Now I examine the large dependency model. As the extreme-valued justices begin to be “squished” into the 80-20 parameter, the model begins to lose some of its potency. It has a likelihood-ratio R-squared of 0.1235 and reduces the error of classifying votes by 35% (tau-p). It explains about 35% of the overall voting variance according to the logic of phi-p. Note that the regression coefficient has lost some of its knock-out punch. The KDV indicates that as Segal/Cover scores go from -1 (perfect conservative) to +1 (perfect liberal), the discreet change in the predicted liberal rating is .707. Although this is still a very good number indeed, it is interesting to note that as justices become “squished” even within a model where scores perfectly match percentages, the coefficient loses its near-perfect relational quality.
Also, keep in mind that this model still assumes that Segal/Cover scores have a perfect correlation with liberal percentages under the assumption that the percentage is a function of .5 + (score*.3). If we were to take the values of the independent and dependent variables and plug them into an ecological regression, the R-squared would be a perfect 1.0. In every regression, in fact, where there is a perfect relationship between Segal/Cover scores and percentages, the value of the R-squared is always 1.0. I bring this up only to show you that the R-squared in an ecological regression is a deficient measure. It cannot discriminate between a model showing autonomy in justice values or a model showing either small or large dependency in those values. Note also that in all the hypothetical voting models so far, the coefficient is statistically significant. Hence, if justices really did vote as an autonomy model suggests – or as a small or large dependency model suggests – each time the result would be an ecological model with statistical significance at .000 and a perfect R-squared.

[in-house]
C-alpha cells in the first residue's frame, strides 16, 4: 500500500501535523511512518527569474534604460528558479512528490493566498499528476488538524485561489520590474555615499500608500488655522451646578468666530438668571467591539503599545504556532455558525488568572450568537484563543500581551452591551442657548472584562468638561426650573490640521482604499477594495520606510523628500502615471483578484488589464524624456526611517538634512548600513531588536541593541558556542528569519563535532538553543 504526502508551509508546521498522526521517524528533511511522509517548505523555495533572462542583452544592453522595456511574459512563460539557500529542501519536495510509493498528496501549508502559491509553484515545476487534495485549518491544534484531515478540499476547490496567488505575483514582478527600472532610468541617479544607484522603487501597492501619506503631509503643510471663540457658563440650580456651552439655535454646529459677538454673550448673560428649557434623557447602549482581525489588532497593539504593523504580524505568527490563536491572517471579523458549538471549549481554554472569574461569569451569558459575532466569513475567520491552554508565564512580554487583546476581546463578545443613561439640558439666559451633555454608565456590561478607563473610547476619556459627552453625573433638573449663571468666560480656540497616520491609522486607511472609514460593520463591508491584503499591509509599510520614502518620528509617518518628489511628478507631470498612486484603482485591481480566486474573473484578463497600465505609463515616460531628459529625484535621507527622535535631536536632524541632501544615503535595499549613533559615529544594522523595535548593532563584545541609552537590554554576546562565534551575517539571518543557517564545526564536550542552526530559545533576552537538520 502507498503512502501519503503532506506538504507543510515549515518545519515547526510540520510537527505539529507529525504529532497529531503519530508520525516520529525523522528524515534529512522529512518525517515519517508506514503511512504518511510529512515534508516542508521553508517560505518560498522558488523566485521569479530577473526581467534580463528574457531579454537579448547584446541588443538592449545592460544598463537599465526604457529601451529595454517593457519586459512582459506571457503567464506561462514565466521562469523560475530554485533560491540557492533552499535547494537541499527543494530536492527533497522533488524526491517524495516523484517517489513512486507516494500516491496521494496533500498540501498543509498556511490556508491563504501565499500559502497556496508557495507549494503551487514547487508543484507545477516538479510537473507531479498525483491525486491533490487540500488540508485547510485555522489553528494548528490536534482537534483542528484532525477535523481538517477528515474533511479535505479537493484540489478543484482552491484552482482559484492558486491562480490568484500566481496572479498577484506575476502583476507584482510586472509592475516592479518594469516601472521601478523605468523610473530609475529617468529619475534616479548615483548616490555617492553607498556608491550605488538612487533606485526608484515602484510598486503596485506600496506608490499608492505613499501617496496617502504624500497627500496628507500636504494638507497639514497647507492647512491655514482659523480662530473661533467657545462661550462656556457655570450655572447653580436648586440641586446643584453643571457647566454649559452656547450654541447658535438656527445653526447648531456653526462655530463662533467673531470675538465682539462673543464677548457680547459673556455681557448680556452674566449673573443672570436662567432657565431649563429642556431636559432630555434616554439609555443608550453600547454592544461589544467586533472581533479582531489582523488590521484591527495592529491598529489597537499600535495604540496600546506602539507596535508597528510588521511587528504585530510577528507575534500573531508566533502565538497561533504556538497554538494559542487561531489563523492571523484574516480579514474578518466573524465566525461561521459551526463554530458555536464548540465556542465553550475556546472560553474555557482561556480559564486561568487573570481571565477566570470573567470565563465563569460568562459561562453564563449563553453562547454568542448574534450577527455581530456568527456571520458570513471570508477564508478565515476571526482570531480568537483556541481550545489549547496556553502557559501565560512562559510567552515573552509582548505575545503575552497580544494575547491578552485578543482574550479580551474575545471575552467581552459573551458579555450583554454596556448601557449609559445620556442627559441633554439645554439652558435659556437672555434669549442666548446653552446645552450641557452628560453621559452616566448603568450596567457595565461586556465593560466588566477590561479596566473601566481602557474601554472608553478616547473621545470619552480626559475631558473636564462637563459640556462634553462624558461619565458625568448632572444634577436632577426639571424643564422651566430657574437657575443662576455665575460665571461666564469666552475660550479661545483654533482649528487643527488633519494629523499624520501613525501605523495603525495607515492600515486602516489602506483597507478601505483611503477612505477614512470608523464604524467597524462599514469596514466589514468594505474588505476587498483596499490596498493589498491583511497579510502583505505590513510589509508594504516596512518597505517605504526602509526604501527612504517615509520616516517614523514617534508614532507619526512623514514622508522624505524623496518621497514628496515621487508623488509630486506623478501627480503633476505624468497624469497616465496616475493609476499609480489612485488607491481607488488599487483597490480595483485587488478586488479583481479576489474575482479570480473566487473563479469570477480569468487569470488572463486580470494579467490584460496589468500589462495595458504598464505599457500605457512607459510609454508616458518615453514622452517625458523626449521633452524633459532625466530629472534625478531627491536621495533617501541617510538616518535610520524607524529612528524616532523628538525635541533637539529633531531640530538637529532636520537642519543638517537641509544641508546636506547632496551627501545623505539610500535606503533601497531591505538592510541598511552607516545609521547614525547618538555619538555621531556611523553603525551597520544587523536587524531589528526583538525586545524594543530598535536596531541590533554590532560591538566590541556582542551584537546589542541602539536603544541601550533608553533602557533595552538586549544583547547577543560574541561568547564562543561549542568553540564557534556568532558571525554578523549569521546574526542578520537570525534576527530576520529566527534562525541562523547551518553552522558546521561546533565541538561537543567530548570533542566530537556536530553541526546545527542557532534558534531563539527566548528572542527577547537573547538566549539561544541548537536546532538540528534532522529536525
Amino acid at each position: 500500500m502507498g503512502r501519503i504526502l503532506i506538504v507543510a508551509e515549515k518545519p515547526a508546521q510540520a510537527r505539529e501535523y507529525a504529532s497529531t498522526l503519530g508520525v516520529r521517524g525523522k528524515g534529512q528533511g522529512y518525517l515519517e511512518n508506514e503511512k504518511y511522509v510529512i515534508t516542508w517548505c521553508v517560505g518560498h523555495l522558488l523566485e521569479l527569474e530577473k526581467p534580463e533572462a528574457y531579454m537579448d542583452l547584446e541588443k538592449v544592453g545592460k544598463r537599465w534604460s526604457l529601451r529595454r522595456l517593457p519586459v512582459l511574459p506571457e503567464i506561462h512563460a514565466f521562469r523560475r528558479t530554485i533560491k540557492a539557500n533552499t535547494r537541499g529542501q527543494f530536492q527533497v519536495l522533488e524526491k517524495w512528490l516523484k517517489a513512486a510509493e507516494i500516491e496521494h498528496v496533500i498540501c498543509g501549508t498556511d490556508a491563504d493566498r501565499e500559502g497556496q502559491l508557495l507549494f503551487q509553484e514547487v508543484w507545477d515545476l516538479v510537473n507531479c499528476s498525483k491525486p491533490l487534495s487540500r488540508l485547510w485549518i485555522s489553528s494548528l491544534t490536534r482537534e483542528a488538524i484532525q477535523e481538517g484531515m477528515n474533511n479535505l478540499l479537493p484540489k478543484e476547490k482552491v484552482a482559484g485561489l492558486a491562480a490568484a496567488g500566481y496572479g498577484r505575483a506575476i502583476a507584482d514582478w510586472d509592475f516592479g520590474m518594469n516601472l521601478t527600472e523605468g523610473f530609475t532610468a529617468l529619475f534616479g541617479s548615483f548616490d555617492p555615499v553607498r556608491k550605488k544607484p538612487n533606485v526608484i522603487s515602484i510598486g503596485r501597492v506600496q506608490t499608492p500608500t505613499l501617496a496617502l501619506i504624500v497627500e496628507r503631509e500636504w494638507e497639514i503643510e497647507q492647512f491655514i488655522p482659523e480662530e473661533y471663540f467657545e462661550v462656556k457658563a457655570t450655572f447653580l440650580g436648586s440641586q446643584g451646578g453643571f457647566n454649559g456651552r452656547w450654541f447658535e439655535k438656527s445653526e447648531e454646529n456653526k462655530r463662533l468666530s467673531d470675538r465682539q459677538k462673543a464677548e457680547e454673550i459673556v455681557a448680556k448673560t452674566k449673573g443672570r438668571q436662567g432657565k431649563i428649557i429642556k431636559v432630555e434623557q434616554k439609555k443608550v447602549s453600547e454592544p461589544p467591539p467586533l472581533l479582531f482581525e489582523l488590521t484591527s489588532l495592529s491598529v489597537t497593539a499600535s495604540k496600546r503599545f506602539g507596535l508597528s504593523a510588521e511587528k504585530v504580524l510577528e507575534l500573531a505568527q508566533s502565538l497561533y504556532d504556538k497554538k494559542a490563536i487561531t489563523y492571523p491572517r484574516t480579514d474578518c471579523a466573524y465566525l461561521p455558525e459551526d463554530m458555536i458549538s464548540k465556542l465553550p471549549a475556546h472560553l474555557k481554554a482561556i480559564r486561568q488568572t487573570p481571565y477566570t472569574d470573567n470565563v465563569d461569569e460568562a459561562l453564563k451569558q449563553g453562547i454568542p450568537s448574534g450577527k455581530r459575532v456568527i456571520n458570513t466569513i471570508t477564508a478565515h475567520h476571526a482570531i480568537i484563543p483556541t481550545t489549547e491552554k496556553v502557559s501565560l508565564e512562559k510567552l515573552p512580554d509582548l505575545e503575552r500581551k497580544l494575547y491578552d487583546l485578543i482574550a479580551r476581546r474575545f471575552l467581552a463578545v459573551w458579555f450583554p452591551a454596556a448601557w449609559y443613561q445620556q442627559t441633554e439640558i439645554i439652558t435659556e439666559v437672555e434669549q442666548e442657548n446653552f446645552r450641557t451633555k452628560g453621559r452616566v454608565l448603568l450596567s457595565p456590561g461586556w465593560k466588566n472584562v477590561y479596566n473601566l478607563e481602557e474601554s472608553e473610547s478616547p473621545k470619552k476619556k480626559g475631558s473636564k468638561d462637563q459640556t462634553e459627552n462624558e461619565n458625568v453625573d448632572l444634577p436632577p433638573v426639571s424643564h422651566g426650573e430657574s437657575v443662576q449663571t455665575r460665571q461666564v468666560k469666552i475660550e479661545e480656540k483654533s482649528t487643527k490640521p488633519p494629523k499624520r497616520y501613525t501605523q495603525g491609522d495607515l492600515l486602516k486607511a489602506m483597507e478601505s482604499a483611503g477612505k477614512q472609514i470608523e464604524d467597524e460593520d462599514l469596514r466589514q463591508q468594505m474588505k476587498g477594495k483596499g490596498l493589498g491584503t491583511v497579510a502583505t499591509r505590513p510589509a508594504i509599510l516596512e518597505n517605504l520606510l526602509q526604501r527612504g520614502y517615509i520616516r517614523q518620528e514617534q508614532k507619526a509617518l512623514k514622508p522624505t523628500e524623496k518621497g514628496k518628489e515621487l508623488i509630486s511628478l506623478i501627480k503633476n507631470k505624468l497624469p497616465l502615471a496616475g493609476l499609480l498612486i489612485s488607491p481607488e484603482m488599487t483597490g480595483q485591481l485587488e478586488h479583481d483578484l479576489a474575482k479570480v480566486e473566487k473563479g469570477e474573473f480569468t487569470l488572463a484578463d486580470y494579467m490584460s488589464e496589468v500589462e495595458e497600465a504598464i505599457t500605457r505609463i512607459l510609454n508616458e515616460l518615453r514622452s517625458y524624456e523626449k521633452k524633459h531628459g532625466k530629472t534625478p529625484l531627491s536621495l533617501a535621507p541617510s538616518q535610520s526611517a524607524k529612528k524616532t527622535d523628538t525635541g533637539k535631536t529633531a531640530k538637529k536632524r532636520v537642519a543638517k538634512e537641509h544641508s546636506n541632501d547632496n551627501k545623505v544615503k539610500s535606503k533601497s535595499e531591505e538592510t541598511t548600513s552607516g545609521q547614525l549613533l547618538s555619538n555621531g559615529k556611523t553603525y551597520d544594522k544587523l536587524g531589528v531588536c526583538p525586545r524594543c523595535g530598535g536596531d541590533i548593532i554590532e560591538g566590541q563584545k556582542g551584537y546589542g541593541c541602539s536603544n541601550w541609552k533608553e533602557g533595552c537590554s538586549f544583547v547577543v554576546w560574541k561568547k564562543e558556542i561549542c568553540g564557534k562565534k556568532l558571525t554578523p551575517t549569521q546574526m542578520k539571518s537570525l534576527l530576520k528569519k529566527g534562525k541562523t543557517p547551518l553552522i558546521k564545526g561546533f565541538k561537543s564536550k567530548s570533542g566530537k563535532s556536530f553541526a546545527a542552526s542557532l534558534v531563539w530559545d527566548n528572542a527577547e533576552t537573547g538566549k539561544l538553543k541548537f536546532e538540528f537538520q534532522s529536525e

One final observation. Below are the classplots from four regressions I have recently discussed: (1) the autonomy model; (2) the small dependency model; (3) the large dependency model; and (4) the model that exists in reality. Recall that in reality newspaper reputation is not an especially good regression by any means. It has a likelihood-ratio R-squared of only 0.067 and explains about 24% of the overall voting variance. It’s KDV is also only 41%. The reason why each of these models is different can be clearly seen in the classplots below. In the autonomy model, the polarizing voting is creating an ideology model that belongs in "attitudinal" heaven. As the extreme-valued justices are squished inward, the models begin to lose their anchors. Also, as more and more justices exhibit non-directional voting patterns – as they begin to congregate around the 50% range – the model simply becomes “clogged.” Take a look yourself:
 It is important to remember that the KDV reports a sum of all of the changes in the predicted Y as X increases from its minimum to maximum in 10% increments. The discreet change in Y for each 10% change in X is symmetrical but not equal. Some 10% changes in X produce larger values than others. Once again, the KDV simply is a sum of the changes.